Many people have rushed to Martinson’s defense in the days since, and would like to remind us that not all sorority sisters are so foul-mouthed and nasty. And it’s true: the vast majority of sororities and sorority sisters are not little Rebecca Martinsons. And sororities can have long-lasting positive effects on the lives of their members. So before you cry foul, know that we do agree, sororities can provide valuable and enriching experiences for their members.
But these are not those stories.
After the jump, some of the worst sorority sisters giving Greek life a bad name. Keep reading »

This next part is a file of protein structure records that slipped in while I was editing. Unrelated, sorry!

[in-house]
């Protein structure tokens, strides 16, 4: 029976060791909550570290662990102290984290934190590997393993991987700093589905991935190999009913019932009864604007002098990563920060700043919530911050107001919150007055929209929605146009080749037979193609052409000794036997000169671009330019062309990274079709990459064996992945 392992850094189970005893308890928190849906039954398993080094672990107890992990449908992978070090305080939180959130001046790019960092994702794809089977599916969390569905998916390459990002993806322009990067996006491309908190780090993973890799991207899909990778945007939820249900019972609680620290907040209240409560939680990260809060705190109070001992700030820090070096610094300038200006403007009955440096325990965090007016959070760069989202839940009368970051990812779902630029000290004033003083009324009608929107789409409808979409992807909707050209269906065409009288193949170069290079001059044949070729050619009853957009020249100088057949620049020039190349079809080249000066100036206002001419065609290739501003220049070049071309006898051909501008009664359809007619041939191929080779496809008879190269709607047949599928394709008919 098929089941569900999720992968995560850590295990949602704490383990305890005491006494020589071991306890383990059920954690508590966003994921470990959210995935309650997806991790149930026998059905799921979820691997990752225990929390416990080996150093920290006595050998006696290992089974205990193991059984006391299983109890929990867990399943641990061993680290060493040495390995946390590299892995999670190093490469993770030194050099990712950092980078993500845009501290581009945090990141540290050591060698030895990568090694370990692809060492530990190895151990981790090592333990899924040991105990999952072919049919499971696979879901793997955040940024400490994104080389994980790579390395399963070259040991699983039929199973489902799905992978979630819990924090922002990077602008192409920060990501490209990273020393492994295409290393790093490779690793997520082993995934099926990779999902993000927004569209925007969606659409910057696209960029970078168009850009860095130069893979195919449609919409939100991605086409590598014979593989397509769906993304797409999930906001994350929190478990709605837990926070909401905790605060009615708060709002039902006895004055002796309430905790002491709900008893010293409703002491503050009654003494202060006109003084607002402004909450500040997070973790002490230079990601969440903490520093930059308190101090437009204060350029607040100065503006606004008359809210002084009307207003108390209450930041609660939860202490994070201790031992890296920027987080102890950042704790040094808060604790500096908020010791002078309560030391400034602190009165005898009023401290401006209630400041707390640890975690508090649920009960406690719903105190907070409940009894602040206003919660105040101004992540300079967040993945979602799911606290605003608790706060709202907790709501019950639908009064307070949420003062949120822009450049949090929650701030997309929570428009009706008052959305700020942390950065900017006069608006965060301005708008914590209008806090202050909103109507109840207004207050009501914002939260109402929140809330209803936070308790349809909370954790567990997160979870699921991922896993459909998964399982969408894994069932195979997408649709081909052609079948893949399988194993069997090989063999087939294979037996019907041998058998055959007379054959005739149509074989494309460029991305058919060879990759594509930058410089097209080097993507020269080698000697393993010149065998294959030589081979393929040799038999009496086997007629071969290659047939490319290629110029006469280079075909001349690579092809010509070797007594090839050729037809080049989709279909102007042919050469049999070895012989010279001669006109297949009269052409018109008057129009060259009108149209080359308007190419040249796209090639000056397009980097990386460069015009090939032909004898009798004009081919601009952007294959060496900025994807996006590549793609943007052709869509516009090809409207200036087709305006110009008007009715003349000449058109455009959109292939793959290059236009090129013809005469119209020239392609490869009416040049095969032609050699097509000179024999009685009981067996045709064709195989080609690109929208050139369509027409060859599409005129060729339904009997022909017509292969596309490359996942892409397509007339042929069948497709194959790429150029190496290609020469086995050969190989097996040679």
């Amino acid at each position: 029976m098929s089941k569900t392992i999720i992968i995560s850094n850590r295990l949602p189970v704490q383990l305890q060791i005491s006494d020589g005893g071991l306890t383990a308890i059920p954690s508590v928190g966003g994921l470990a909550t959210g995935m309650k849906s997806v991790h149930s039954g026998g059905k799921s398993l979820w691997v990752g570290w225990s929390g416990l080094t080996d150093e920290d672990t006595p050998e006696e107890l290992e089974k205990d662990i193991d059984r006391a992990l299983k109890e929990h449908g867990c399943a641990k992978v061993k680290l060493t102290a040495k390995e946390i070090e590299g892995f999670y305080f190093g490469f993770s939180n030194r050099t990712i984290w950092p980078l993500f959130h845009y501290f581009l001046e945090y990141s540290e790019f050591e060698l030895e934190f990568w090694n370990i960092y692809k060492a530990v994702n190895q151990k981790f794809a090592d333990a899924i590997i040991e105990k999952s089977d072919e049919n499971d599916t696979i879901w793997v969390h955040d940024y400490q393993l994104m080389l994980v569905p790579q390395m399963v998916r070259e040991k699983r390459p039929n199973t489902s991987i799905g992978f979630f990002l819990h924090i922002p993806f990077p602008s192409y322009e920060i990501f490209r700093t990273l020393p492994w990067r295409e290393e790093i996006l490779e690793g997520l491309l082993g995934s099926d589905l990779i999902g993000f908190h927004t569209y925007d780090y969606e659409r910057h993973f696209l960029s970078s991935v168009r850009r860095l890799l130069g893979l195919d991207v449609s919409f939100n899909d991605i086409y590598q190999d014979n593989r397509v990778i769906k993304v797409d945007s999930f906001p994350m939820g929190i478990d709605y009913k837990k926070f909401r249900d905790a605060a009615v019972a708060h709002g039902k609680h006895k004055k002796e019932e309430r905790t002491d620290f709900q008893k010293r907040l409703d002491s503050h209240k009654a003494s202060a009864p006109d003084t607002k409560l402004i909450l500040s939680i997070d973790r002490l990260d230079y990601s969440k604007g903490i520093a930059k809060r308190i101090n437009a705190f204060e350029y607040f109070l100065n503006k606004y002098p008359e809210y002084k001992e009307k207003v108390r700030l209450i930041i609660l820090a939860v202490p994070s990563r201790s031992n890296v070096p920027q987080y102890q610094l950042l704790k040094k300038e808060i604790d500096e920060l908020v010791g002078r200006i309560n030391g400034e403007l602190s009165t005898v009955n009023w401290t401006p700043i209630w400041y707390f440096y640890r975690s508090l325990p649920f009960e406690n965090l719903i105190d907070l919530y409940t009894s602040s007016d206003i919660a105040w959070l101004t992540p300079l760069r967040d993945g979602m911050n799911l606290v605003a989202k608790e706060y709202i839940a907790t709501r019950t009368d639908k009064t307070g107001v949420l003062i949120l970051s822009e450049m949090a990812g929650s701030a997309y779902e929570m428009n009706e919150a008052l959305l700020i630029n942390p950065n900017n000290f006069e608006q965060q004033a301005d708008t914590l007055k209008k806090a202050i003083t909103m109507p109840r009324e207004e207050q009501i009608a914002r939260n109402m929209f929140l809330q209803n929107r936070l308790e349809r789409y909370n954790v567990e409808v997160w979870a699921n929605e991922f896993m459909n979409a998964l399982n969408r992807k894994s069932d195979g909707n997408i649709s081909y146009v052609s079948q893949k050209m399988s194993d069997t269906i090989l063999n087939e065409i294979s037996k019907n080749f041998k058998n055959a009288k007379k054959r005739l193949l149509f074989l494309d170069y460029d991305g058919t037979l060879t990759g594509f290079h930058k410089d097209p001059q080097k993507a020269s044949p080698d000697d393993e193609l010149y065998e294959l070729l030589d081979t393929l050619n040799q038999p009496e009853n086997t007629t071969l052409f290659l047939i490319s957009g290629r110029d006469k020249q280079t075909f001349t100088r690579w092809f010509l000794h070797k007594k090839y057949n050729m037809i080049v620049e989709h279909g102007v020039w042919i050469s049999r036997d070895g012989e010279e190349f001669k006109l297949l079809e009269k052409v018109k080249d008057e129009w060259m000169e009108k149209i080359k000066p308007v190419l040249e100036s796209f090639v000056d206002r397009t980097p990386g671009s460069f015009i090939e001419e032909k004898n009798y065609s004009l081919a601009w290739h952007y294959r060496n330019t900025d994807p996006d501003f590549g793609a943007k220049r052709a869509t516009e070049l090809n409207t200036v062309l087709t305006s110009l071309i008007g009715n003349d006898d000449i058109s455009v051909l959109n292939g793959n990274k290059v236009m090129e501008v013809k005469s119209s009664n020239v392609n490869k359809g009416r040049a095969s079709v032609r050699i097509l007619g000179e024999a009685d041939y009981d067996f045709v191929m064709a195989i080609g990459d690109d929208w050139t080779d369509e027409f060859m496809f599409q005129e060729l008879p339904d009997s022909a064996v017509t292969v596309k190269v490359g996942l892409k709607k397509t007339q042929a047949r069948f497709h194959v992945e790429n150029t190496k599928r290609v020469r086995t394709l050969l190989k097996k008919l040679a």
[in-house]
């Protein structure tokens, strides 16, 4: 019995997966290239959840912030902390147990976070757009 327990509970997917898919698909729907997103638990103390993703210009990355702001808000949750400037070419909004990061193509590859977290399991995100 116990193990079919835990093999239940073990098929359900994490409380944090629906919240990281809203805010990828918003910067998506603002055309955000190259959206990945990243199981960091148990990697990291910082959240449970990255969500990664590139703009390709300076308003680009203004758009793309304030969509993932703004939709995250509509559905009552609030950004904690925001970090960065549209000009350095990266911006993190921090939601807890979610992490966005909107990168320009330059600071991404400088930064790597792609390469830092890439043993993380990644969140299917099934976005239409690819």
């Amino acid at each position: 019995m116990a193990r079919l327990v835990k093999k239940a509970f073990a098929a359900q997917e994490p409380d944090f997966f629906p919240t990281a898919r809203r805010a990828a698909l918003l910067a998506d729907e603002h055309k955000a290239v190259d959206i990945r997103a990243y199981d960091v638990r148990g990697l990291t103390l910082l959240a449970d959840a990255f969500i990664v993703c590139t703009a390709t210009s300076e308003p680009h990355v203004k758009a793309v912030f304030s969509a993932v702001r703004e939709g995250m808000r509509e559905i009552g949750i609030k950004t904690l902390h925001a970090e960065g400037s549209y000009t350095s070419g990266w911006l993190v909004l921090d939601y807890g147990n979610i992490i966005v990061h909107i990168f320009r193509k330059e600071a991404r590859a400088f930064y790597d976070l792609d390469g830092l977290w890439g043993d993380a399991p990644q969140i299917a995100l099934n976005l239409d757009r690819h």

From now until the end of the internet, Rebecca Martinson will be known as the mean girl who wrote a rabid email to her University of Maryland Delta Gamma sisters berating them for being “weird,” “awkward,” “boring,” “stupid,” retarded,” “ass hat,” “faggots” who were unable to properly socialize with brother frat Sigma Nu. When Rebecca wasn’t busy writing shame mail to her sorority sisters, she was working on a future career in comedy, composing racist, classist, size-ist Tweets. But since becoming infamous, she’s deleted her Twitter feed. Well, there goes her career as the next Lisa Lampanelli! Should she make it through the rest of her college career at the University of Maryland — I imagine she’ll have to transfer — she’ll have to find some way to earn a living once she graduates. But what kind of job is someone with the gift of hate-spewing cut out for? We were wondering that very thing here at The Frisky. Her future doesn’t have to be a wash. We have some ideas for Rebecca… Keep reading »